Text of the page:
STOCKBRIDGE — A lively campaign season ahead of next month’s annual town election includes a two-way contest for a Select Board seat, pitting incumbent Ernest “Chuck” Cardillo against former board member Donald Chabon, who was chairman for two years.
Town Moderator Gary Johnston, a 43-year incumbent, is challenged by Jamie Minacci. Four candidates are vying for two five-year Planning Board posts.
During the recent Democratic Town Committee caucus, candidates seeking endorsement of the party aired their views.
Only committee members can offer endorsements of Democratic or unenrolled candidates at a secret ballot, which was held April 15, with 16 members voting.
At the caucus on the previous day, Cardillo said the current board “works very well together; if we don’t agree on something, we discuss it. We put our points across, vote on it and move on to the next topic.”
He cited “very low taxes compared to other communities” and pointed to bridge replacements and repairs, as well as construction of a new highway garage, during his tenure on the board.
Cardillo, who is completing his second term, listed other priorities “to move our town forward in a positive direction,” including bylaw changes, more work on bridges and roads, and improvements to town tennis courts and playgrounds.
“You know how I run the meetings,” he added. “I’d love to continue for another three years.”
Chabon described his single term on the Select Board as “very challenging, often frustrating, occasionally rewarding, time-consuming and it included some of the most agonizing moments of my life.”
But, he added, “I cared, and some friends commented that I have a deep sense of duty to Stockbridge, others said that I’m engaged, and a good number said they’re glad I’m running.”
He declared that “along with growth and change, it’s imperative that Stockbridge remains Stockbridge, and with your help, I hope to keep it that way.”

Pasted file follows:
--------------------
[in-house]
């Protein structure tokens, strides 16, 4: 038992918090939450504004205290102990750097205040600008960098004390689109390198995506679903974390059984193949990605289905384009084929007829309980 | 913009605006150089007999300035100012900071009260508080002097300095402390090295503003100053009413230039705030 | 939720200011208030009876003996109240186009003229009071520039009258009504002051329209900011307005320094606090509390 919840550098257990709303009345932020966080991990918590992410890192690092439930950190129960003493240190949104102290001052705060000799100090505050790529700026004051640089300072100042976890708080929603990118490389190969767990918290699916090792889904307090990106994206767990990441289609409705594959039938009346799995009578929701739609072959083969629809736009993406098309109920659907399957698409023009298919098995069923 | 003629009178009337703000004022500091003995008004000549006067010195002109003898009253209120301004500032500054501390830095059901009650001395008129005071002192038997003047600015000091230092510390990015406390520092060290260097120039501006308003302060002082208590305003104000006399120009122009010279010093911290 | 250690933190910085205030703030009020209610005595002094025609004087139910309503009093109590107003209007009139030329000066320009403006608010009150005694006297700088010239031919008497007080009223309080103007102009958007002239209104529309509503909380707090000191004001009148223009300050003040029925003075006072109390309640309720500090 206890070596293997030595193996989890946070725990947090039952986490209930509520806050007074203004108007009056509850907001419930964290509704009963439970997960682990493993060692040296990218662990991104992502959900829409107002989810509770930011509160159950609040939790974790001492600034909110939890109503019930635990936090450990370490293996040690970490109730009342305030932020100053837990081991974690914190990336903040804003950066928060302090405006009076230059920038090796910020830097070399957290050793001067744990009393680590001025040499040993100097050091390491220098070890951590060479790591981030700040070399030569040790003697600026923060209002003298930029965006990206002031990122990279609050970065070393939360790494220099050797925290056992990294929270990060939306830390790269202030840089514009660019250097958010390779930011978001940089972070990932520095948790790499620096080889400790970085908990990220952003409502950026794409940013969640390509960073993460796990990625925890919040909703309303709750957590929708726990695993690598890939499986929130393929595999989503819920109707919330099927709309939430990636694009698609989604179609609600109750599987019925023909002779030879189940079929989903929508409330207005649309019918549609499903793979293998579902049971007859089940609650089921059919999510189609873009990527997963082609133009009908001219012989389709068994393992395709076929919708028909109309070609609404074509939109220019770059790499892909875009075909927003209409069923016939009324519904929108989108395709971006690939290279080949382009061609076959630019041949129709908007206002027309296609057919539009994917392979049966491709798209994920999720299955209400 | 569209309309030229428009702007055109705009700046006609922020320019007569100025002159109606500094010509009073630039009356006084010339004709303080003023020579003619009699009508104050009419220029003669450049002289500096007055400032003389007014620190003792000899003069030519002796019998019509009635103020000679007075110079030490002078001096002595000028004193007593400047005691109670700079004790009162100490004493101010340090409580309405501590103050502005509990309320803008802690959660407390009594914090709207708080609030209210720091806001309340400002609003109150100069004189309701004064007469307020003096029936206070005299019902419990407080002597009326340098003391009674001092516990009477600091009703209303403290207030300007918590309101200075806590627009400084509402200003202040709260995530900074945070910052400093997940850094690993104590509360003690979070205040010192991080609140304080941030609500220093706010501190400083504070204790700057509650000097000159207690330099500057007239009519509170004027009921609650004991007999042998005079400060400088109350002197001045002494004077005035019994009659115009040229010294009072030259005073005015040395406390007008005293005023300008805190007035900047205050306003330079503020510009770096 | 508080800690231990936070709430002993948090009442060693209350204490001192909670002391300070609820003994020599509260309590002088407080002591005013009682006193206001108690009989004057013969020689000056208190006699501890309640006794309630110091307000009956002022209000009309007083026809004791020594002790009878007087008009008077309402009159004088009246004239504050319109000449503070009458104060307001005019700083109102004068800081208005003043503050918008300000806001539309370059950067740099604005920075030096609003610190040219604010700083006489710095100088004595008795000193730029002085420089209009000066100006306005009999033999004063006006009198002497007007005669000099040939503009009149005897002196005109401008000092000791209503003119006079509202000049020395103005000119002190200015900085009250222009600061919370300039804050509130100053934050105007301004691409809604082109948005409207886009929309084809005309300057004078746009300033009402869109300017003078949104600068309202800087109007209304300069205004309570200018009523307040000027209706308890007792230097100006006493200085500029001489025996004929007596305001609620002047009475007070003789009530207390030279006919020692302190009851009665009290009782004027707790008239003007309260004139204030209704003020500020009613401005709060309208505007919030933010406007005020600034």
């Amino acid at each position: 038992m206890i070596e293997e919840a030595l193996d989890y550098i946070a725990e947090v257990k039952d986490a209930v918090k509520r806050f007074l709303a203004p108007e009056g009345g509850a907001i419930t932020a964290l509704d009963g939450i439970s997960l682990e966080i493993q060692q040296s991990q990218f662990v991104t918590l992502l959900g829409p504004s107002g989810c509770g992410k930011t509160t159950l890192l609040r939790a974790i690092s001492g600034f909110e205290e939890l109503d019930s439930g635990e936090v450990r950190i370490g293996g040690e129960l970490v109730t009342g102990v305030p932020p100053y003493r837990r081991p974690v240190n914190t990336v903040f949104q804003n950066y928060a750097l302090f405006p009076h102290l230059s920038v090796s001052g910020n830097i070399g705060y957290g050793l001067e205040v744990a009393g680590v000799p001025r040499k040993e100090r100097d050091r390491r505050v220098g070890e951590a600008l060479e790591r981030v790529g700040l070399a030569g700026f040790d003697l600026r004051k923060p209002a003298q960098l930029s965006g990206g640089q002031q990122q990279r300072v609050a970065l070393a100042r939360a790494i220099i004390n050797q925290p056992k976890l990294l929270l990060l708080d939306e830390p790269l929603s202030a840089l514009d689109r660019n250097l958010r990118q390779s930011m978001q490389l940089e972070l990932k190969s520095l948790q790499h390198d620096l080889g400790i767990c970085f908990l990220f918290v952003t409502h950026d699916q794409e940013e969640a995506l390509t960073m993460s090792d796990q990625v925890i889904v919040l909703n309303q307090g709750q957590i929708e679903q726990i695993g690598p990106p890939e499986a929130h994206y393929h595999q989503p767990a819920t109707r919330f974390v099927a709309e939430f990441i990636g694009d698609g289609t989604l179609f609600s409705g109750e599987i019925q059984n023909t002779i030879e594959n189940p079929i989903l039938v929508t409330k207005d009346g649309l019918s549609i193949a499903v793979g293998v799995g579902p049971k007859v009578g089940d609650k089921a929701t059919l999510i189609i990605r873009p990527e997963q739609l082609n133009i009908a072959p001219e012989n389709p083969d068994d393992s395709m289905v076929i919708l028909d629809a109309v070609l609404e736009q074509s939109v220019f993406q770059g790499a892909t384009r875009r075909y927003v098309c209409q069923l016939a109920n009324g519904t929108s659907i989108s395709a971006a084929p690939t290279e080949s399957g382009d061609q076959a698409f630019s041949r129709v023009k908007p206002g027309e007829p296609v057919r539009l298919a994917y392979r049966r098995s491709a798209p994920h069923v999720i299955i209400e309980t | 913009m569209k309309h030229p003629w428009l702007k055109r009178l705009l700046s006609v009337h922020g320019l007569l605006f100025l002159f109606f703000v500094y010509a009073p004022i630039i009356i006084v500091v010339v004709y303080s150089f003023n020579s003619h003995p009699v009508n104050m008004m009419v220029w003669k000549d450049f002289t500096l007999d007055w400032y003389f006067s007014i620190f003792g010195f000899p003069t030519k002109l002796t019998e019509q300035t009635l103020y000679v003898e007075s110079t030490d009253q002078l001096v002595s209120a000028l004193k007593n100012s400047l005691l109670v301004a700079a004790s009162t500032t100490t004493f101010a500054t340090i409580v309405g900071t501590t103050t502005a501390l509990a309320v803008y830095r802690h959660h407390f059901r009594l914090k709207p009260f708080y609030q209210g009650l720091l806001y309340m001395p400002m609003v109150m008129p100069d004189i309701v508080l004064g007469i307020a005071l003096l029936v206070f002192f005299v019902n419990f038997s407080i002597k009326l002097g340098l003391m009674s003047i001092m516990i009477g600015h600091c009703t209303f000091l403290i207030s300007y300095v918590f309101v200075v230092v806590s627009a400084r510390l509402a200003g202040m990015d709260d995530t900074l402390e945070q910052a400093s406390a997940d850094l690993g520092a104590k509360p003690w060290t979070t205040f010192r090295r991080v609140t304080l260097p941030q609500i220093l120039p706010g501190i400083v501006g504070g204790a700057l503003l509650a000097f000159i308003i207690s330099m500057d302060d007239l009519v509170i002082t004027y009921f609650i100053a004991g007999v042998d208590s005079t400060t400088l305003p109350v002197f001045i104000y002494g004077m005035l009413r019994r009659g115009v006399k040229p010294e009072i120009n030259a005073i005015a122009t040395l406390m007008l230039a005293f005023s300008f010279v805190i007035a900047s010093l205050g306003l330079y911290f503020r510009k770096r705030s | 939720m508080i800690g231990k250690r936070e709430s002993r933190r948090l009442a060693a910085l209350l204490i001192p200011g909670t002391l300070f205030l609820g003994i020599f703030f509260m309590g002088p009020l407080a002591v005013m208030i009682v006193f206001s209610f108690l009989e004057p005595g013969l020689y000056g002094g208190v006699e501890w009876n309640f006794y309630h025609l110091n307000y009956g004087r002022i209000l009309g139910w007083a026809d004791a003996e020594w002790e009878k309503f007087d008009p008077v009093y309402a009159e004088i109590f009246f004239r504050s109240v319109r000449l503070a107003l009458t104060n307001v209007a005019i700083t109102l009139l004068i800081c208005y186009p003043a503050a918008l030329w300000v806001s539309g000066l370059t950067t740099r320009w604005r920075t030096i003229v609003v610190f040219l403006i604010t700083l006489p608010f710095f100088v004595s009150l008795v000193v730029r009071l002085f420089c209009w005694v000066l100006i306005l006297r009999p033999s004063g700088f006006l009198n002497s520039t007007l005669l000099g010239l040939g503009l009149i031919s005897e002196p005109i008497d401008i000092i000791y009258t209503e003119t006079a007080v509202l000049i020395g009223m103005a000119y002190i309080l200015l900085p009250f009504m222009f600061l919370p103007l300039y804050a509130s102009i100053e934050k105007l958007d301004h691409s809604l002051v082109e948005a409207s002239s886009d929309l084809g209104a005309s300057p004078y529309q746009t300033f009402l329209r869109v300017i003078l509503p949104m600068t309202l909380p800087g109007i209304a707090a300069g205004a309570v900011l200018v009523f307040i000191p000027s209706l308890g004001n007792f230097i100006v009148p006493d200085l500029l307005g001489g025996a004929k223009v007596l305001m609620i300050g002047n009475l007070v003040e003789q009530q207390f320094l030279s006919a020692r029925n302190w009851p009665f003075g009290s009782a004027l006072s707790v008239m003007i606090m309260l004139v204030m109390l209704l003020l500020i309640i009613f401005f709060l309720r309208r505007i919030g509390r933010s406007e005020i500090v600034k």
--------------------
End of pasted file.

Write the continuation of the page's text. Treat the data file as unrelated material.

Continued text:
Cardillo and Chabon agreed that the Select Board should maintain its decision-making authority on special permit applications for major projects while considering Planning Board recommendations.
Chabon also proposed a gathering of former Select Board members to discuss how the three-member board deals with communication and whether an expansion to five members should be considered. Chabon won the endorsement of the Democratic Town Committee via the secret ballot.
Planning Board candidate Carl Sprague urged close scrutiny of any projects submitted to the town under revised zoning bylaws.
“Stockbridge is not a great place for large-scale resort development,” he said. “I don’t believe you can build your way out of your tax problems.” He also advocated continuing to focus on keeping downtown “vital and economically viable.”
Mark Mills, also a Planning Board candidate, explained that as a journalist for more than 40 years, he has remained unenrolled in either party, to maintain impartiality. The former second-home owner became a full-time resident in 2014, after retiring as news director of Bloomberg Radio in New York City.
“I don’t want to just be a passive retiree, I want to participate in maintaining the vitality of the town into the future,” he said.
Mills cited the impact of the COVID-19 pandemic and Airbnb vacation-home rentals on the local real estate market, with soaring prices making it difficult for young families to purchase or rent a home in Stockbridge.